Cold Reality.  Reduced efficiency from cold weather and short trips is a reality with all vehicles types, not just Prius.  If you have a longer commute, like me, you'll be thrilled.  With average driving temperatures at about 40 F degrees now, the Multi-Display is showing a glorious 50.5 MPG!  But of course, with over 62,000 miles of hybrid driving experience under my belt, I know a trick or two for getting that number of there.

11-24-2003

Combat Report.  Winter is definitely here now.  The Prius is absolutely filthy all the sand & salt to keep the roads safe.  What a mess, but a perfect opportunity for real-world testing.  The side roads have a very thick lumpy layer of ice over the tar, since they don't get serviced as well as the main roads.  With my tires at 44/42, I was rather curious what the ride would be like.  It was a bit bumpy, as expected, but by no means a problem.  Both braking on ice and climbing on ice worked well too.  So I'll be leaving it like that all year long.  Not everyone will like them that way, but I strongly recommend giving it a try.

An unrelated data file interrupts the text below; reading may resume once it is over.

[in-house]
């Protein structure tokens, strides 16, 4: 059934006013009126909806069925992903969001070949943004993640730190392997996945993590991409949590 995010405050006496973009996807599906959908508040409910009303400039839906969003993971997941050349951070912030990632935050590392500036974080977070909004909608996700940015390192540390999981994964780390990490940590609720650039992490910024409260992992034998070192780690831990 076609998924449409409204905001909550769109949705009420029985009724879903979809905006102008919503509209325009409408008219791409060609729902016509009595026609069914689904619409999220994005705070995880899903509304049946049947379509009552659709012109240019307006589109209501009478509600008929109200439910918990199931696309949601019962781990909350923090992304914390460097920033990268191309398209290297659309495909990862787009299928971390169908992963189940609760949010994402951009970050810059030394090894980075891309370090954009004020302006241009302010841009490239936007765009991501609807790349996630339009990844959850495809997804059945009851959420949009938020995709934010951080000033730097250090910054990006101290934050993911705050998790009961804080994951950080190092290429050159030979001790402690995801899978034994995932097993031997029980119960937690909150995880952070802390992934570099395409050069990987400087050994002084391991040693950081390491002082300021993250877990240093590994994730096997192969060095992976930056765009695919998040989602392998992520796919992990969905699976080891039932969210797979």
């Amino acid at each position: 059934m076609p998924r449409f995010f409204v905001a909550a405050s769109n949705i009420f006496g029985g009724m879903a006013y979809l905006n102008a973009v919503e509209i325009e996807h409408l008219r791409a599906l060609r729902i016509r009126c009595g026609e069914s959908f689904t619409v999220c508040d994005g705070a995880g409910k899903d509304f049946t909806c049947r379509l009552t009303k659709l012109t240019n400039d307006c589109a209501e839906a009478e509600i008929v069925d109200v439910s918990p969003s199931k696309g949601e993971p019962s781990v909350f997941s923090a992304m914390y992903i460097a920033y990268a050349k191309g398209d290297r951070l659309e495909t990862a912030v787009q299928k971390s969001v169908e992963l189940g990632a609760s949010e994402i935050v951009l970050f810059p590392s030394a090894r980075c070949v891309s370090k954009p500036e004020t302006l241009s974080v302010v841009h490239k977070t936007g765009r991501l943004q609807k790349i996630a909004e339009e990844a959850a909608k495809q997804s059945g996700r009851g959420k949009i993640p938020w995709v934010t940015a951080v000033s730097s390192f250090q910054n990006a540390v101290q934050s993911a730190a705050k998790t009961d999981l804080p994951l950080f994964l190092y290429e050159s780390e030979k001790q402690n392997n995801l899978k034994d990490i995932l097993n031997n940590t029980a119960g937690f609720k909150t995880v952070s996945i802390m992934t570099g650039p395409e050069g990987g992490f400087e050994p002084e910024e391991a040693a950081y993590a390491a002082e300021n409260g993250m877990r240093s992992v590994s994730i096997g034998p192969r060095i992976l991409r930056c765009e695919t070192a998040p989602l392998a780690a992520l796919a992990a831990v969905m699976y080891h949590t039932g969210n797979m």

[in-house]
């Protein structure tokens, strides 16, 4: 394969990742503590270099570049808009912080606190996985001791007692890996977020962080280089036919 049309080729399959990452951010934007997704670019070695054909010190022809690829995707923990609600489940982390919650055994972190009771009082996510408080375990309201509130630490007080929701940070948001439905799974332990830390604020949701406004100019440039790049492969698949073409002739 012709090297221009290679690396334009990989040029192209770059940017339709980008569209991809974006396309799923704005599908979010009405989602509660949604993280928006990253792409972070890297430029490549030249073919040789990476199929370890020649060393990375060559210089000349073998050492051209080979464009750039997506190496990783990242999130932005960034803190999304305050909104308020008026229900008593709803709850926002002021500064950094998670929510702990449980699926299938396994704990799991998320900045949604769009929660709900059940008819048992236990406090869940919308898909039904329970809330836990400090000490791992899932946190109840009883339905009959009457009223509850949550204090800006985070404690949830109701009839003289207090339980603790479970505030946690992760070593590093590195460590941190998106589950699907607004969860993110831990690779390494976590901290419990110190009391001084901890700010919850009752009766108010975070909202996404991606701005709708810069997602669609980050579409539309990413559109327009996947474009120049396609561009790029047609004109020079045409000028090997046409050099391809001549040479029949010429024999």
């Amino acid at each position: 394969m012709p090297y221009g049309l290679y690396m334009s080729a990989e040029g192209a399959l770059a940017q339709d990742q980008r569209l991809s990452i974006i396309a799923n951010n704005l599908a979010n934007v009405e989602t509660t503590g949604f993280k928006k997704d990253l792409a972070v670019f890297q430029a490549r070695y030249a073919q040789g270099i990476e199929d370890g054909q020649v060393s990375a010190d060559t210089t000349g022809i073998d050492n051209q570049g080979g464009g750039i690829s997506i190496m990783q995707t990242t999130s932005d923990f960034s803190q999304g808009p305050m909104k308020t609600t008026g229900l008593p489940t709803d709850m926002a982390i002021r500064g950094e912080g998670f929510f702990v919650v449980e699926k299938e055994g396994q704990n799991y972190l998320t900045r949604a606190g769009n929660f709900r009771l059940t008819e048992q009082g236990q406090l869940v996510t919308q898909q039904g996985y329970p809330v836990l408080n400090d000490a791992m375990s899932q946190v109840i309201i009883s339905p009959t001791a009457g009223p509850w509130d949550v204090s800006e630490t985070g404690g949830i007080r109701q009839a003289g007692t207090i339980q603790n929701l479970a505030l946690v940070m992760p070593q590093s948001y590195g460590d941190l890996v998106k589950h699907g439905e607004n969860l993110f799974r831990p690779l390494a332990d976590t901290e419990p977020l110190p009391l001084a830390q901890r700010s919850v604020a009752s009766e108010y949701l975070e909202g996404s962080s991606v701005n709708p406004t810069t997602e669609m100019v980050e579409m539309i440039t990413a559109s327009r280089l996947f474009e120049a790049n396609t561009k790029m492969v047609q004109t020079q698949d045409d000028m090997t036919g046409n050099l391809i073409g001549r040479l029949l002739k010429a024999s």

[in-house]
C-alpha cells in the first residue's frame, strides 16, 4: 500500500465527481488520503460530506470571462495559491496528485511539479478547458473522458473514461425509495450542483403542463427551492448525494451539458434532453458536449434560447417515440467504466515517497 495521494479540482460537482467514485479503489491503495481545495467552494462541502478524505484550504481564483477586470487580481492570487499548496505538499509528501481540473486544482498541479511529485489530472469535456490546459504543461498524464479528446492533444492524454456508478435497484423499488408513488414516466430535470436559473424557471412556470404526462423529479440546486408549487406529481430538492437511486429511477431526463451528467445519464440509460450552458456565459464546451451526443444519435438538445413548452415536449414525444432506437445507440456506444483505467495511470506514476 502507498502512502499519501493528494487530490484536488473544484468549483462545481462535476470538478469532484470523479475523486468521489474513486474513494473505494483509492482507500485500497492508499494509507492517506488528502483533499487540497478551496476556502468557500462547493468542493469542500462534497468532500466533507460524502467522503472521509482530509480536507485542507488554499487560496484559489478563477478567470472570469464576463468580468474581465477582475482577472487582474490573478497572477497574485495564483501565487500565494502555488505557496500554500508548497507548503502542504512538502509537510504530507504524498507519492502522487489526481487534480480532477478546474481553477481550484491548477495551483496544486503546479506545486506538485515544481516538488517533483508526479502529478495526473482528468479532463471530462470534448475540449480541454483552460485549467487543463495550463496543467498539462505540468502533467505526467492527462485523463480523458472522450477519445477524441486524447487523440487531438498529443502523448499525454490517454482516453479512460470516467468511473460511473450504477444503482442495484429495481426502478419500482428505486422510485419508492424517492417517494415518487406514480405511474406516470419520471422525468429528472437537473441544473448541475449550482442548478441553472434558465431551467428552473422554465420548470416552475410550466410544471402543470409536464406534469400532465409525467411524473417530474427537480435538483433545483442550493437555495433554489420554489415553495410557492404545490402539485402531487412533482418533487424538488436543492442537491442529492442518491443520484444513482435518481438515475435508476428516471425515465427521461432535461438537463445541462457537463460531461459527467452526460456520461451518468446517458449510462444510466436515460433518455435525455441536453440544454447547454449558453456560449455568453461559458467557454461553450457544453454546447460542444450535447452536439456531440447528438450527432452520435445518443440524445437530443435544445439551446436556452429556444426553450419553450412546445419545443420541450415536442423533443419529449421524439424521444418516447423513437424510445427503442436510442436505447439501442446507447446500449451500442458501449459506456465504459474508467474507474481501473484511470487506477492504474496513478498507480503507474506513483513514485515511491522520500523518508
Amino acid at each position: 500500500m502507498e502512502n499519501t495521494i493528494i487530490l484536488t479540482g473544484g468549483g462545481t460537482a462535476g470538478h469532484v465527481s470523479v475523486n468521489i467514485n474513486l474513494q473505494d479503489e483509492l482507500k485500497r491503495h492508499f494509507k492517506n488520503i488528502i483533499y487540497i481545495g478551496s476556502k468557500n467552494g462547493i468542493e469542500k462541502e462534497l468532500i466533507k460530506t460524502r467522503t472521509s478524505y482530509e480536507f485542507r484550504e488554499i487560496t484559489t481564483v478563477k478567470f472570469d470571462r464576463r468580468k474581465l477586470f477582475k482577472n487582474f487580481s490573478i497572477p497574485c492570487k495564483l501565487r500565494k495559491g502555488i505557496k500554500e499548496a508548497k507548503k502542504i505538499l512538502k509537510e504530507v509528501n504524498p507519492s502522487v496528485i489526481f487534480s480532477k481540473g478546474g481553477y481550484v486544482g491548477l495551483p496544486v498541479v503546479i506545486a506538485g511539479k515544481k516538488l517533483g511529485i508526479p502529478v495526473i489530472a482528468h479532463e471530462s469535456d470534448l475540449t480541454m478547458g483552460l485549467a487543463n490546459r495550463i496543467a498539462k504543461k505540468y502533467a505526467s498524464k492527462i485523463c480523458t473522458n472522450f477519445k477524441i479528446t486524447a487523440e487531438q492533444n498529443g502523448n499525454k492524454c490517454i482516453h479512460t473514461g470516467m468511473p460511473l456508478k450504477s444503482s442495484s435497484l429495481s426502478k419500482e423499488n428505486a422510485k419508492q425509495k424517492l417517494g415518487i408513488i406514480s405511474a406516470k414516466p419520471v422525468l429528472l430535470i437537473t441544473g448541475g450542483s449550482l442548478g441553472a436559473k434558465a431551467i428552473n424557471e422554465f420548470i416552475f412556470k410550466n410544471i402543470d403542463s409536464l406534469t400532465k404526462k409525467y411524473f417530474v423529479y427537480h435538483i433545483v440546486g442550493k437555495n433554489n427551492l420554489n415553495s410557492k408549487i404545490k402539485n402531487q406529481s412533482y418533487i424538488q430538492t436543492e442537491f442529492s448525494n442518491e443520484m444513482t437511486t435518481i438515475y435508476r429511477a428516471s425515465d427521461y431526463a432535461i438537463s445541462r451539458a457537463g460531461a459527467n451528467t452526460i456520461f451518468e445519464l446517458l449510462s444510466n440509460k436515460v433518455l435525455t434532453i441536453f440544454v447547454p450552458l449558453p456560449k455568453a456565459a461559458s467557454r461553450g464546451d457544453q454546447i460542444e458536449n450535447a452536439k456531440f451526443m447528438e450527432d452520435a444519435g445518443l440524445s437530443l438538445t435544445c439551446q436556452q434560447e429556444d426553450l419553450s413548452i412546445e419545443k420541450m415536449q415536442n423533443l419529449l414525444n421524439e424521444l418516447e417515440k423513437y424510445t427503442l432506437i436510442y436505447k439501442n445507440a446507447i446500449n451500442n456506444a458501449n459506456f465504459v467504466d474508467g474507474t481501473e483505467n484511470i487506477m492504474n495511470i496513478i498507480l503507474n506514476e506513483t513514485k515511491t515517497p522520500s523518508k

11-24-2003

Comparisons.  If you want to compare Prius to a traditional vehicle, kind the following in mind:  The Multi-Display is standard, it's included in the base version.  Ignoring its monetary value is inappropriate. The same is true for the reflective digital speedometer.  Don't forget about the seat fabric.  It is surprisingly high quality.  The electric steering doesn't have any fluid in it.  That is an obvious improvement over the traditional design.  All the buttons on the steering-wheel offer a secondary way of accessing common features.  That sure is handy.  So is the push-button start.  The extra insulation and special glass is difficult to put a value on.  Also, don't forget all the goodies that come standard, like: TRAC, ABS, CVT, A/C, CD, Cruise-Control, Keyless-Entry, Aluminum Rims, Automatic Climate-Control, Power Locks, Heated Mirrors... you get the idea.  To be fair, every single item must be listed.

11-24-2003